Men were eager to “fight the infidel” and have their sins absolved. There was often little discipline, especially when peasants (including the elderly, women and children) vastly outnumbered knights. It really was a miracle that the First Crusade succeeded at all, but it did mostly on account of surprise and then reputation. The Islamic nations were bitterly divided in the eleventh century and none expected such massive Christian armies to suddenly cross their frontiers and attack their towns. Lead by Frankish soldiers, who were brave fighters, the Crusaders quickly became feared by the Muslims whose weaponry was inferior. As the Crusaders’ reputation spread through the middle-east, they increasingly found that the Muslims would abandon their settlements rather than suffer slaughter.

Despite several centuries of Islamic rule, it was often the case that Christians outnumbered Muslims in the majority of middle-eastern settlements. To varying degrees, Christianity was not only tolerated by Islam but Christians were often an essential part of any Islamic court. Many native Christians were Orthodox, but there were also heretic Armenians and Nestorians. Unfortunately the Latin Christians of the West showed considerable intolerance to these native sects and many believers discovered that their lives were more peaceful under Islamic rule (where the Muslim authorities applied a tax but otherwise tended to leave them alone) rather than under Frankish rule, where their practices and doctrine were constantly under attack. This would, in part, unravel the Crusader movement later on.

As the Franks took control of Armenia and then moved down to modern-day Israel, Lebanon and Syria, they established capitals at Antioch, Tripoli, Edessa and finally Jerusalem. The conquest of Jerusalem was especially horrific, even by medieval standards.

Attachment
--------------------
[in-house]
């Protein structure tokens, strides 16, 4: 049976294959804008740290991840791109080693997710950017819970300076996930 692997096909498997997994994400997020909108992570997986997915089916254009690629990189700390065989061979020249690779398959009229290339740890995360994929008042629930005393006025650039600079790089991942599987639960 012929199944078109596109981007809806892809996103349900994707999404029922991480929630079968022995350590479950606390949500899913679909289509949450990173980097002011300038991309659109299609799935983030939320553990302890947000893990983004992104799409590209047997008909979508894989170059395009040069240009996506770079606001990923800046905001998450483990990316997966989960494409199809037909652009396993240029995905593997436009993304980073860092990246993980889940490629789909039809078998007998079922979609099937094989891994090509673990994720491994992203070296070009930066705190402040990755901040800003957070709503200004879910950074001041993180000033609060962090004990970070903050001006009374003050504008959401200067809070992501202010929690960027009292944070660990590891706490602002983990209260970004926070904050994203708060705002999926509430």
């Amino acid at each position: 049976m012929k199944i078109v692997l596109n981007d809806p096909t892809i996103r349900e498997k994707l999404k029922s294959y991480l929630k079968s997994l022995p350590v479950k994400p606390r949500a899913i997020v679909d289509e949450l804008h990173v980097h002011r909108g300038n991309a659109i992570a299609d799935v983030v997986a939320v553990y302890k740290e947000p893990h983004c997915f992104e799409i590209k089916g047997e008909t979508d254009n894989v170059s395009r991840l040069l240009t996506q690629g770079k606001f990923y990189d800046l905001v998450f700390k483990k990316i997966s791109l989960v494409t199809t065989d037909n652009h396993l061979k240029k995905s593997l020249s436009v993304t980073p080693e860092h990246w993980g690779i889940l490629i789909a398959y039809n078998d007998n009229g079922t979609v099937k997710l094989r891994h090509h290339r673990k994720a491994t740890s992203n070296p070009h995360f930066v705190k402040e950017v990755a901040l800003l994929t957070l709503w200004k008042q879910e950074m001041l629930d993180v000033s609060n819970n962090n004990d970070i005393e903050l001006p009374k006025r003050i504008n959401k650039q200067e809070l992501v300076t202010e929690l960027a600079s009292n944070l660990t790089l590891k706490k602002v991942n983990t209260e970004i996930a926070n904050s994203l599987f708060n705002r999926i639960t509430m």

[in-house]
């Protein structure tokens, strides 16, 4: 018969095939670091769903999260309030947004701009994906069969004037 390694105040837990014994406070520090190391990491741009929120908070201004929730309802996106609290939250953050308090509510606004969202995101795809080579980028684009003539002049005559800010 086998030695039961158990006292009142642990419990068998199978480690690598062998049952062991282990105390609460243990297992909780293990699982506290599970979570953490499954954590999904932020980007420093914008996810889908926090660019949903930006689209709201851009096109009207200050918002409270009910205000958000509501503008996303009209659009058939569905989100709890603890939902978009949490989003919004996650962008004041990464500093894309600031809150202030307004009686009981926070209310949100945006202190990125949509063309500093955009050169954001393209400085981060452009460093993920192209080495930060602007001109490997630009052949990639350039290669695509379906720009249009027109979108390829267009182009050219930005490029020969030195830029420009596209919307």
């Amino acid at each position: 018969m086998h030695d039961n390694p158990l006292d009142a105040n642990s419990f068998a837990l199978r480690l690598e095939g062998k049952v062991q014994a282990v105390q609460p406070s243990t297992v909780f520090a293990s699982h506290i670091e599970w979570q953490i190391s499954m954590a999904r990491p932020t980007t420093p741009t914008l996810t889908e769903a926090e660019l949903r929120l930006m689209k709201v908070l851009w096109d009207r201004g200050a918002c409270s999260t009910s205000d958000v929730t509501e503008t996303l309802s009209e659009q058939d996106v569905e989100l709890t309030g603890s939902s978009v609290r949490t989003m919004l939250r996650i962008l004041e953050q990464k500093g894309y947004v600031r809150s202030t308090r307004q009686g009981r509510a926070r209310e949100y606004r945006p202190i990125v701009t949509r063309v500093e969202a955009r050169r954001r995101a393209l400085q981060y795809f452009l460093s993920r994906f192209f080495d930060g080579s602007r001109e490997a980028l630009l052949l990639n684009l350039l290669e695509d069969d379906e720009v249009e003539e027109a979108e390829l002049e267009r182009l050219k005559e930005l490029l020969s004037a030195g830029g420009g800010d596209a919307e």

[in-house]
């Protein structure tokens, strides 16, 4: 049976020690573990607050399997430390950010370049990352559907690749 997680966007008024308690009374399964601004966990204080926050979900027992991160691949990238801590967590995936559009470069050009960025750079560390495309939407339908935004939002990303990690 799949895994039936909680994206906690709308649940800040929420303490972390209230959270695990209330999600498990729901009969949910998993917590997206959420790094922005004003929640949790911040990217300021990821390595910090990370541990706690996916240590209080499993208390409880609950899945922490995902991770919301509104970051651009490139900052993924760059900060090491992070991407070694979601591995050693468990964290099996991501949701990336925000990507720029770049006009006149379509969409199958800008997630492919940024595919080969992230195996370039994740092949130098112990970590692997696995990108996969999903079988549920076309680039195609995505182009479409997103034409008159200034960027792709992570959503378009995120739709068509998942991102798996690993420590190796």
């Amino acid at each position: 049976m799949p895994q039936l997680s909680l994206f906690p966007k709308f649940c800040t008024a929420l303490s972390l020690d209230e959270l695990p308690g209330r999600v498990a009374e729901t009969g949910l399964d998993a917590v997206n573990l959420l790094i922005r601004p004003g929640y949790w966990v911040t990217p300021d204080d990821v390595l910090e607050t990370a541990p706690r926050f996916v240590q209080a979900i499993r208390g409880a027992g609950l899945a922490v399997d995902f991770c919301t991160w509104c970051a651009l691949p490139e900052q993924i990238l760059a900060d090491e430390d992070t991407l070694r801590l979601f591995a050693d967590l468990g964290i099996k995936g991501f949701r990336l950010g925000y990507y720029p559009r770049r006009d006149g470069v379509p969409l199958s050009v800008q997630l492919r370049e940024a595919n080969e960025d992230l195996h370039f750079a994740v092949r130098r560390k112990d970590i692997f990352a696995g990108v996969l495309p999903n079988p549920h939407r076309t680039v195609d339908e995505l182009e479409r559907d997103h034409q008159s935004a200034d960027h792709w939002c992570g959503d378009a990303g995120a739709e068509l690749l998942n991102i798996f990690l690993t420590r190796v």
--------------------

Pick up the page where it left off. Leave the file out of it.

Runciman’s book details the struggles, the battles, the heroism and the barbarianism of the Crusades, starting with the context of their establishment and then moving through each part of the story in sequence. His sources are prolific, relying on both Arabic and Western accounts to build his narrative. His writing style is fluid and makes for easy reading. His first volume deals solely with the First Crusade and the establishment of the Crusader States (Outremer), whilst his second book details the establishment of the Kingdom of Jerusalem. The third volume, entitled ‘The Kingdom of Acre’, details the stagnation and then the decline of Outremer as Arab Islam found a common voice and a sufficient military strength to fight back and reconquer its former lands.

Runciman provides a solid linear narrative about the crusades but also delves into other aspects of medieval society to paint a comprehensive picture of medieval relations between East and West, Christendom and Islam. We learn of the struggles  that the Franks had to ensure just to survive in the Middle-East and how it became necessary to come to terms with their Islamic neighbours just to survive. Yet their frustrations were brought to bear each time a new wave of crusaders moved down from Europe; their zealotry would undo any reconciliation that the Franks had made with the Arabs.

We also learn about the military orders of the Church who became the most reliable and capable military force in Outremer but answerable to no secular power, just the pope. Kings could only ask for their co-operation but never give them commands as they became a law unto themselves. The apparent contradiction of the Knights Templar fighting the ‘infidel’ whilst providing them with banking services is extraordinary.

The crusades are not just a story of religion, but warefare, politics, economics and diplomacy. Runciman’s honest account of the crusades will undoubtedly trigger personal reflection about the tragic waste of life and the destruction of civilisation that was represented by this awful episode in human history.

A History of the Crusades (Parts I, II and III) is published by Penguin.